Editor’s note: Anthony Shephard-Williams is a director of Mustard Research. This is an edited version of an article that originally appeared under the title “From lurkers to experts – the different types of online community participants.”
Over the last decade we’ve gained access to (and a better understanding of) the lives of many research participants. The longer a community runs for, the closer we get to our research participants, the more rapport we can build with them and the more we get to understand them for who they are (people!) and the psychology behind them.
The breadth of community projects we have delivered recently got me thinking about the different types of people that take part in online communities (a light touch segmentation if you like). Each participant is unique and has their own thoughts, feelings and behaviors. If we consider the psychology of the research participant, they can be influenced by a range of factors, including their personality traits, life experiences, cultural background and cognitive processes. These factors can impact the participant’s behavior and responses and may also affect their perceptions of the study and their motivation to participate.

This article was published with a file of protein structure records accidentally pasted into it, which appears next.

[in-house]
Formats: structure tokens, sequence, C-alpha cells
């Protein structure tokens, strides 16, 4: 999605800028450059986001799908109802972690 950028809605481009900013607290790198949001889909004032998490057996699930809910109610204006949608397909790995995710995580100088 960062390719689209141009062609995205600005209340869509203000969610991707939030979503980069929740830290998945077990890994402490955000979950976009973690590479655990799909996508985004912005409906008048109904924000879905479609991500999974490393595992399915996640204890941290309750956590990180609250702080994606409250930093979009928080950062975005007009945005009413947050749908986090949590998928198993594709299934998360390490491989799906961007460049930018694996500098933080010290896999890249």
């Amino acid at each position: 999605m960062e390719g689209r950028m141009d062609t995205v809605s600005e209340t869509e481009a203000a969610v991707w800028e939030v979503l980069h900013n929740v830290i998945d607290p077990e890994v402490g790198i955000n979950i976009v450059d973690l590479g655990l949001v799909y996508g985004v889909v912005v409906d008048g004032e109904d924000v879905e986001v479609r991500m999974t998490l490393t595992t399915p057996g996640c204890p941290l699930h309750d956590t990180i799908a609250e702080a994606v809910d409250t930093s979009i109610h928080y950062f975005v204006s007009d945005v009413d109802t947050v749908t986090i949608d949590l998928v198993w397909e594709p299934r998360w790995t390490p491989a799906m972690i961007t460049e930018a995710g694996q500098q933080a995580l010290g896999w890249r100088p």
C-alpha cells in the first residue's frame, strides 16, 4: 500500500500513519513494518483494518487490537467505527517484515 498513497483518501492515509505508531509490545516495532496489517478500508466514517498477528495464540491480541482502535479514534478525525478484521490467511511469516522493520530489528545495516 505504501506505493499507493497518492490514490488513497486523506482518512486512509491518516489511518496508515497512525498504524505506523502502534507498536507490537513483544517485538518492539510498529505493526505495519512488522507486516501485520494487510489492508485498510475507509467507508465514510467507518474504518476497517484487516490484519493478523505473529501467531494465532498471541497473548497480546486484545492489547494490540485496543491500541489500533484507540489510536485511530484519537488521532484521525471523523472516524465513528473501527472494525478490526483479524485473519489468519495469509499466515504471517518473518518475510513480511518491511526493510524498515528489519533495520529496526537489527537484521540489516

I’ve encountered many different traits and personalities over the years, all extremely valuable in their own way. Having a mix of these traits and personalities helps contribute towards the creation of a successful online community. There are at least six distinct personas that I have encountered thus far.
Of course, as with everyday life, not everyone neatly fits into a “box” all the time and these community behaviors that we observe are driven by a broad range of factors and influences (the subject, the discussion tasks, the community duration, etc.).